That heartbreaking loss provides even more motivation for Western Kentucky to return to the tournament this year. And this time, the Hilltoppers are setting their sights even higher.
"It makes us hungrier to get past the Sweet 16," Slaughter said. "I think we want to go up this season and get past that Sweet 16 mark and see what the Elite Eight's like."
Guarded optimism at Georgia Tech
The arrival of 6-10 freshman forward/center Derrick Favors - the nation's No. 3 prospect - has dominated most of the favorable preseason reports coming out of Georgia Tech, but Yellow Jackets coach Paul Hewitt said he believes his team's greatest improvement could come from its backcourt.
Georgia Tech is considered a potential NCAA tournament team despite going 12-19 overall and 2-14 in Atlantic Coast Conference competition last season.
"I think a lot of people point to the addition of Derrick and think that that will be the big difference," Hewitt said. "But last year I thought Zachery Peacock, Gani Lawal and [since-departed] Alade Aminu played extremely well. I thought that frontcourt was as good as any in the league maybe with the exception of North Carolina's.
"I think our backcourt will be the big difference this year. We have Mfon Udofia, and having D'Andre Bell back is as important as any addition we've had in the last year."
Bell averaged 7.3 points per game and emerged as a solid defender two years ago, but the 6-6 swingman sat out the entire 2008-09 season after being diagnosed with spinal stenosis, a narrowing of the spinal canal in the lower back.
College of Charleston is expected to contend for the Southern Conference title this season, but the Cougars' hopes received a blow recently with the announcement that junior forward Antwaine Wiggins will miss the season with a torn anterior cruciate ligament. Wiggins made 36 starts and averaged 8.3 points and 3.9 rebounds last year to help the Cougars go 27-9. College of Charleston coach Bobby Cremins called Wiggins the team's best defensive player.
Iowa coach Todd Lickliter is hoping his players are movie buffs or horse racing fans, judging from the reference he used to describe the low expectations surrounding the Hawkeyes. Most preseason forecasts have Iowa finishing near the bottom of the Big Ten. "Some of my favorite stories are the ones where the non-favorites are the ones that came out on top," Lickliter said this week. "The movie 'Seabiscuit' comes to mind. What a talented, talented horse, but he wasn't chosen to win like he did. And that made it special, to the point where we enjoy the story."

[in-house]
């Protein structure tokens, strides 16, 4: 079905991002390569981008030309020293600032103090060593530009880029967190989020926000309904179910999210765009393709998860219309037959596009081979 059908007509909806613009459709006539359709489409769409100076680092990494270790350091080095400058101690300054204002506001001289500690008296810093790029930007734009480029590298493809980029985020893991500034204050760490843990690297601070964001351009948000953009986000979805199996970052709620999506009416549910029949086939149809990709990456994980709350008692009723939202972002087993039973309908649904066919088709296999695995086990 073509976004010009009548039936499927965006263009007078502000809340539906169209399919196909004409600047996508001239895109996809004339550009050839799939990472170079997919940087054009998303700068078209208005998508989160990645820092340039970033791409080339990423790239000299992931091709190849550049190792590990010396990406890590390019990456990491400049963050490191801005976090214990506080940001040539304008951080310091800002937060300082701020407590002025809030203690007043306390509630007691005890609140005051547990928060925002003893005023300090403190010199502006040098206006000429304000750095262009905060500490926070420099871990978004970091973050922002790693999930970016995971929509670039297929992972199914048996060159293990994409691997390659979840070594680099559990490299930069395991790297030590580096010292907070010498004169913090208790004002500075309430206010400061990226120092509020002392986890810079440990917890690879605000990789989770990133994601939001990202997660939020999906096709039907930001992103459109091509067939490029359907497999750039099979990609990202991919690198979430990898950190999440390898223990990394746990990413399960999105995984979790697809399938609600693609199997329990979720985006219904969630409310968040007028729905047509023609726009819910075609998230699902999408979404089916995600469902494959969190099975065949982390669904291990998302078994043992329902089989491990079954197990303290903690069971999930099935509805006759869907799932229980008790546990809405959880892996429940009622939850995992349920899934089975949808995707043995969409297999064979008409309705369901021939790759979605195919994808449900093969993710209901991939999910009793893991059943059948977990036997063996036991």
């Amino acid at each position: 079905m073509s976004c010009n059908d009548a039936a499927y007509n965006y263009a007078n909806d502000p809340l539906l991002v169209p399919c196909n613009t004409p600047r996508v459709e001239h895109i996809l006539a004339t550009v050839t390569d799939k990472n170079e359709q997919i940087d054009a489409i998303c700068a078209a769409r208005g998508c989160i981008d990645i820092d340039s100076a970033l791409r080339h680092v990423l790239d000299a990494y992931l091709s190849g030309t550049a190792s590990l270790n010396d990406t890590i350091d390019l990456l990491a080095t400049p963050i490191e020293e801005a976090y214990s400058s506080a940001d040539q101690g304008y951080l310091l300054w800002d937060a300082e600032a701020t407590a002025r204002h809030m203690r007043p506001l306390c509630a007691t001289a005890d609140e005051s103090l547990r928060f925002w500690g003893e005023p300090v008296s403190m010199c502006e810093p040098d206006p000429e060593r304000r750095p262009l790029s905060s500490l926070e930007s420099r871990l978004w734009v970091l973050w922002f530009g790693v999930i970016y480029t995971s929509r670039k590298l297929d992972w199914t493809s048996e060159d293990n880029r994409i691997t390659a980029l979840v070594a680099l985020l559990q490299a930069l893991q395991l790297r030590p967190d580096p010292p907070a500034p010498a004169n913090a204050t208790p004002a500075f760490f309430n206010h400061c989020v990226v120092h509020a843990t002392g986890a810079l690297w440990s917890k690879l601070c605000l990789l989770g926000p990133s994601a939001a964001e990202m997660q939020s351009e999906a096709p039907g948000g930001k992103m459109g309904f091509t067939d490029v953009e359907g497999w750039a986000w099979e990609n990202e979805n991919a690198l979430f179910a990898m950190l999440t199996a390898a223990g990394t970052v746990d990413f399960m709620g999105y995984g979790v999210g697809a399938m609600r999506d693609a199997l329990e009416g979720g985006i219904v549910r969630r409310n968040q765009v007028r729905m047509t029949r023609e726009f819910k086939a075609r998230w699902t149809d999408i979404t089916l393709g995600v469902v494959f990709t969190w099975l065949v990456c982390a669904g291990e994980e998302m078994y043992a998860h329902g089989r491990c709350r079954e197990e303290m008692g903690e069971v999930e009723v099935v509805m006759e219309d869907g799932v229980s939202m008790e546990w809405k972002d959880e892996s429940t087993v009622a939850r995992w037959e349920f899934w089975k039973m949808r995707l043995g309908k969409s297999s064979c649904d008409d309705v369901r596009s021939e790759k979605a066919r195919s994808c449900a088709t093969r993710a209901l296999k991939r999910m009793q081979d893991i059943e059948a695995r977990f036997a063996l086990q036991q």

Louisville's turbulent offseason continued last weekend when senior guard Jerry Smith and sophomore forward Terrence Jennings were arrested after off-duty police attempted to break up a fight at a party in Jeffersonville, Ind. Police are asking prosecutors to charge both with resisting law enforcement, battery and disorderly conduct. Jennings has since apologized to police and party organizers. Jennings reportedly said he was provoked by someone he didn't know. Louisville coach Rick Pitino has indicated he would handle the matter internally.
Ohio State center Dallas Lauderdale broke a bone in his right hand during a Monday workout and will miss four to six weeks. Lauderdale averaged 4.7 points and 3.6 rebounds while making 31 starts last year. Lauderdale's injury could result in expanded roles for 7-foot UAB transfer Zisis Sarikopoulos and 6-9 senior Kyle Madsen at the start of the season.
UCLA forward James Keefe injured his left shoulder last week and should be out three to five more weeks. Keefe also had surgery to repair a torn labrum in his left shoulder two years ago, causing him to miss the first 12 games of the 2007-08 season. Keefe averaged 3.0 points and 3.4 rebounds in 14.2 minutes last season.
Auburn forward Johnnie Lett still hasn't come all the way back from an ankle injury that limited him to 21 games last season. Lett made eight starts last year and averaged 2.8 points, 3.4 rebounds and 12.7 minutes per game. "We're still trying to get Johnnie Lett healthy," Auburn coach Jeff Lebo said this week. "He is about 70 percent right now. He was about to participate in some preseason workouts, but he is not close to being 100 percent." Auburn needs Lett to provide depth on a frontcourt that must replace departed four-year starter Korvotney Barber.